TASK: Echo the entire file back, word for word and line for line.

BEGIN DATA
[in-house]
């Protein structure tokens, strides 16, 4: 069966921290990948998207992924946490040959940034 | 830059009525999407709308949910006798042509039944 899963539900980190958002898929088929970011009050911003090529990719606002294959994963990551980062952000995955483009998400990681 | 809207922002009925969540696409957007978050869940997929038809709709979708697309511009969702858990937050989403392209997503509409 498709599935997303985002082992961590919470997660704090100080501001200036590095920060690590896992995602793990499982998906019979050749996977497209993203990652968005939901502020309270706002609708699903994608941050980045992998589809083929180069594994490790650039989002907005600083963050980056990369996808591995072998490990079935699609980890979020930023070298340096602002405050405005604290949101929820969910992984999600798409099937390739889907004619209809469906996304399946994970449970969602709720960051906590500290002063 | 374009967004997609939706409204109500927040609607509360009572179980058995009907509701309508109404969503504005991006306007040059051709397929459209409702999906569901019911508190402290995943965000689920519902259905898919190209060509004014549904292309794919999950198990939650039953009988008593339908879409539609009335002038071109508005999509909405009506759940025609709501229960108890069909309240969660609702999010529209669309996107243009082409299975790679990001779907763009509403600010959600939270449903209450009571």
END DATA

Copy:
[in-house]
């Protein structure tokens, strides 16, 4: 069966921290990948998207992924946490040959940034 | 830059009525999407709308949910006798042509039944 899963539900980190958002898929088929970011009050911003090529990719606002294959994963990551980062952000995955483009998400990681 | 809207922002009925969540696409957007978050869940997929038809709709979708697309511009969702858990937050989403392209997503509409 498709599935997303985002082992961590919470997660704090100080501001200036590095920060690590896992995602793990499982998906019979050749996977497209993203990652968005939901502020309270706002609708699903994608941050980045992998589809083929180069594994490790650039989002907005600083963050980056990369996808591995072998490990079935699609980890979020930023070298340096602002405050405005604290949101929820969910992984999600798409099937390739889907004619209809469906996304399946994970449970969602709720960051906590500290002063 | 374009967004997609939706409204109500927040609607509360009572179980058995009907509701309508109404969503504005991006306007040059051709397929459209409702999906569901019911508190402290995943965000689920519902259905898919190209060509004014549904292309794919999950198990939650039953009988008593339908879409539609009335002038071109508005999509909405009506759940025609709501229960108890069909309240969660609702999010529209669309996107243009082409299975790679990001779907763009509403600010959600939270449903209450009571």